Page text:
The deal values Perot – founded by twice US presidential candidate H Ross Perot in 1988 - at around $30 a share. That’s a tasty premium of nearly 70%, which may be why the deal was so promptly wrapped up.
Dell’s founder Michael Dell seems very pleased with the deal, saying ‘There will be efficiencies from combining the companies, but the acquisition makes such great sense because of the obvious ways our businesses complement each other.’
And to be fair, the rationale looks pretty straightforward – especially by the convoluted standards of the tech industry. Dell makes kit, while Perot is a services provider – the combination of the two should present plenty of cross-selling value-add potential.
What’s more, the fact that the two firms are practically neighbours – Dell in Round Rock, Texas, Perot in Plano, a mere 200 miles north up I-35 - should help the notoriously tricky business of post-merger integration go a bit more smoothly too.
But for those who remember the glory days of Dell back in the 90s - when it pioneered direct sales via the web, and practically invented the concept of mass customisation by allowing customers to ‘build’ a PC to their own spec online - it seems a teeny bit of a come down.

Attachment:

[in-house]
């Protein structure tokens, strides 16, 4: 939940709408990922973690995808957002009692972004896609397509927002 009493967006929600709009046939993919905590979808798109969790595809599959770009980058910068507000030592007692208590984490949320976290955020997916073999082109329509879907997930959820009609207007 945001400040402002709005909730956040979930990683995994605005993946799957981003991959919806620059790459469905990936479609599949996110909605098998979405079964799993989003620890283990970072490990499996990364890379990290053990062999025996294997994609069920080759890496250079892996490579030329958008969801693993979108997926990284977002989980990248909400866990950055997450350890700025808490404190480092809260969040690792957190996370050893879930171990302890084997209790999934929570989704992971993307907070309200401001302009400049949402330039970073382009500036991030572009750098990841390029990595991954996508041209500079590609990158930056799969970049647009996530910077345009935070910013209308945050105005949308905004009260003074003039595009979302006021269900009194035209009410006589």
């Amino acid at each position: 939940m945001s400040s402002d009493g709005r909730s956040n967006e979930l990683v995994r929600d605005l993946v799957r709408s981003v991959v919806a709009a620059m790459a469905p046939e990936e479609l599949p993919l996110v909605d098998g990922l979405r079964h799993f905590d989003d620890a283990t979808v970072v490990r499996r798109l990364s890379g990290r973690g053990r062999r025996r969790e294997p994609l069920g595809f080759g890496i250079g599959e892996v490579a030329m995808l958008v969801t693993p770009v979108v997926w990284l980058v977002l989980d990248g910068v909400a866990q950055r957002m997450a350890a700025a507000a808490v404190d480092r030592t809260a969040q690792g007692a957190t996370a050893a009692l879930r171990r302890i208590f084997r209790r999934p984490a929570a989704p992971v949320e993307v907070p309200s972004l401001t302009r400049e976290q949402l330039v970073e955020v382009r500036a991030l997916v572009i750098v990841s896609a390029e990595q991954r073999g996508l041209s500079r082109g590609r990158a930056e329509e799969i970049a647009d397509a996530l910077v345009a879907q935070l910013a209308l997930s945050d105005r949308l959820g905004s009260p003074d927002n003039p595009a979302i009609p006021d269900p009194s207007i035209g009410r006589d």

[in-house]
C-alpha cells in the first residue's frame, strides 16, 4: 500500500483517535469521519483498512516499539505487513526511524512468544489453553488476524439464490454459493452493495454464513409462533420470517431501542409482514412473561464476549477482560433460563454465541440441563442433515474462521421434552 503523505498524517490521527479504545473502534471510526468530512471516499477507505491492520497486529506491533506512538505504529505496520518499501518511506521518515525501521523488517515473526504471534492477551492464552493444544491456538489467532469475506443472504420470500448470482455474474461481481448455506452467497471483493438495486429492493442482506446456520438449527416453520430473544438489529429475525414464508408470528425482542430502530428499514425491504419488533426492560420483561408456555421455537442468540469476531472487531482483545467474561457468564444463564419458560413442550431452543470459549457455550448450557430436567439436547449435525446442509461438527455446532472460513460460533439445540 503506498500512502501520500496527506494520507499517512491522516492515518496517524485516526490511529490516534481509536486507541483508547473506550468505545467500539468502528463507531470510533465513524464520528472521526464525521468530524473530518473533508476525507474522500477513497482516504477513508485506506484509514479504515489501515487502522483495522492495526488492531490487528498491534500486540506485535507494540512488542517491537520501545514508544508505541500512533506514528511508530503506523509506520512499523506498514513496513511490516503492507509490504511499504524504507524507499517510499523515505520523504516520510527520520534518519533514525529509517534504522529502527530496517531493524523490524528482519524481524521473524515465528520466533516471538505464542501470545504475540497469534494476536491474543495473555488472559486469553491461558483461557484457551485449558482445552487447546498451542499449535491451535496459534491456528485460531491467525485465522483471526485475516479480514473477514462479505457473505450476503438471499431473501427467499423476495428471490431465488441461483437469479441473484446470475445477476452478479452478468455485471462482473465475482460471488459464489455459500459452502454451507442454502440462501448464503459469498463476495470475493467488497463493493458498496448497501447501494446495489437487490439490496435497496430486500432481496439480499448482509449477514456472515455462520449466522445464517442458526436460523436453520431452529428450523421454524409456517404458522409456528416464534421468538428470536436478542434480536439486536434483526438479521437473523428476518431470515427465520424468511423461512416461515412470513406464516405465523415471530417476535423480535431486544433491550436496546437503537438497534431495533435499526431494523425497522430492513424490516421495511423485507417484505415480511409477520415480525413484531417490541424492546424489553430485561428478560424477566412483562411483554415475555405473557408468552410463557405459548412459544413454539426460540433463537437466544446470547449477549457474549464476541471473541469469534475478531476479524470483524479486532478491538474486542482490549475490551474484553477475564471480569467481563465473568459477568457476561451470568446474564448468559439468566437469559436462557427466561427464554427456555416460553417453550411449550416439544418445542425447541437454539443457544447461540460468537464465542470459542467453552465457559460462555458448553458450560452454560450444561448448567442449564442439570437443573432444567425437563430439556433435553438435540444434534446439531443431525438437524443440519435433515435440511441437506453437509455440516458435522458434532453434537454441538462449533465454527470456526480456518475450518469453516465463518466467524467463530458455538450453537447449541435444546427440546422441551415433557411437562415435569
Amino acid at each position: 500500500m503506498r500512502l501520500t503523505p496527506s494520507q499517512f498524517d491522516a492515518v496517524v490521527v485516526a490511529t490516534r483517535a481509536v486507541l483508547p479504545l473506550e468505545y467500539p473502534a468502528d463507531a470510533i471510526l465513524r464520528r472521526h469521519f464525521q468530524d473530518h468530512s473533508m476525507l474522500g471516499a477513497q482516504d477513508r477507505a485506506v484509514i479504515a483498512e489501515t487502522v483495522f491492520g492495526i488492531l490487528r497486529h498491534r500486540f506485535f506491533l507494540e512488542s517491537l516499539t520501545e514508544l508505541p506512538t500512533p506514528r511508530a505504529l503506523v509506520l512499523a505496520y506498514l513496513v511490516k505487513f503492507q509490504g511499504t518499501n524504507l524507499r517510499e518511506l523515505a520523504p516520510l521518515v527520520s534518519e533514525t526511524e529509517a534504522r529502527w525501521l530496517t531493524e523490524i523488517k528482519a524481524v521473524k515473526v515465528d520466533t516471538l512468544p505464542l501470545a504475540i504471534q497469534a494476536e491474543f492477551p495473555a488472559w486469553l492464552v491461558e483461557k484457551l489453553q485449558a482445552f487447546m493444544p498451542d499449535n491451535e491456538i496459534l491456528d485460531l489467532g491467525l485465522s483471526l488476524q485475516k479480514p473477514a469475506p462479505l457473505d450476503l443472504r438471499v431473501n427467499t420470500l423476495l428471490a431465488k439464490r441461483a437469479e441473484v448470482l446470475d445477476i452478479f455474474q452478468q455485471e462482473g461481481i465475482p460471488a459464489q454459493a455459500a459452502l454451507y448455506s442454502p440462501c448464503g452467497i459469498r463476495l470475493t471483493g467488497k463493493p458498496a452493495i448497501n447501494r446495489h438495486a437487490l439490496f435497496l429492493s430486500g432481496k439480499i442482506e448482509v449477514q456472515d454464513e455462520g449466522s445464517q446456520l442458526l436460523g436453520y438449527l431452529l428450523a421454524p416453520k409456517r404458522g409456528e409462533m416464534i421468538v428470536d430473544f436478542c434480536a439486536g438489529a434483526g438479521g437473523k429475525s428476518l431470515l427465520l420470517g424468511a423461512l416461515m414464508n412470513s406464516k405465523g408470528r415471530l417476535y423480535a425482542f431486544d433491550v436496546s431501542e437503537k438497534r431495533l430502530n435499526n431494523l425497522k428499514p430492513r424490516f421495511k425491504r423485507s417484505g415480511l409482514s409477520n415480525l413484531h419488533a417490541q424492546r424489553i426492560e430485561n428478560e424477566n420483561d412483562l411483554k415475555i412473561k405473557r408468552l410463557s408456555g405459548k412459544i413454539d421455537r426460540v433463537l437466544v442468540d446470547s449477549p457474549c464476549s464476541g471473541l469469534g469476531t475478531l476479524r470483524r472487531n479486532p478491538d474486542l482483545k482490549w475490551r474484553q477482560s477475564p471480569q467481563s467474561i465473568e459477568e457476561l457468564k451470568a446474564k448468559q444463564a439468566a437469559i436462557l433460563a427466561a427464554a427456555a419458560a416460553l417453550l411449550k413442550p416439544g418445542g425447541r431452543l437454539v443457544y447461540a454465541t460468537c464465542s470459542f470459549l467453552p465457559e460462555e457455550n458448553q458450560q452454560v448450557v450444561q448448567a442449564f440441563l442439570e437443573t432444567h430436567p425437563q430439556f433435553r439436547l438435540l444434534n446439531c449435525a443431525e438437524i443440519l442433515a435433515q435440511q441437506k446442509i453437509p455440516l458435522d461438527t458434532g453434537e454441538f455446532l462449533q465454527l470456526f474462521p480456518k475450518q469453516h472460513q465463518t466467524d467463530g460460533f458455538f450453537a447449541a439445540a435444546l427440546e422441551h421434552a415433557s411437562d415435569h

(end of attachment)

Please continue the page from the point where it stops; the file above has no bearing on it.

For, while IBM sold out its manufacturing arm to the Chinese, and HP became a services rather than products business, Dell continued to stick to its manufacturing roots. Its supply chain was a legendary model of efficiency and its customers – for the most part – were happy bunnies.
For a while it almost looked like Dell might become the Apple of the corporate IT world, a branded provider with at least some of the kind of fanatical loyalty that Steve Jobs and his crew inspire.
So the purchase of Perot, for all its commercial good sense, is tantamount to an admission that you just can’t earn a crust in corporate IT these days without a services/consulting arm to earn a decent margin on. If Dell can’t do it, no-one can.
It also leaves the sometime market leader looking like it’s playing catch up – arch-rival HP last year paid $13.9 for IT consultancy EDS, for much the same reasons. Funnily enough, EDS was also founded by H Ross Perot, so it’s no big surprise that he is a multi-billionaire, is it?
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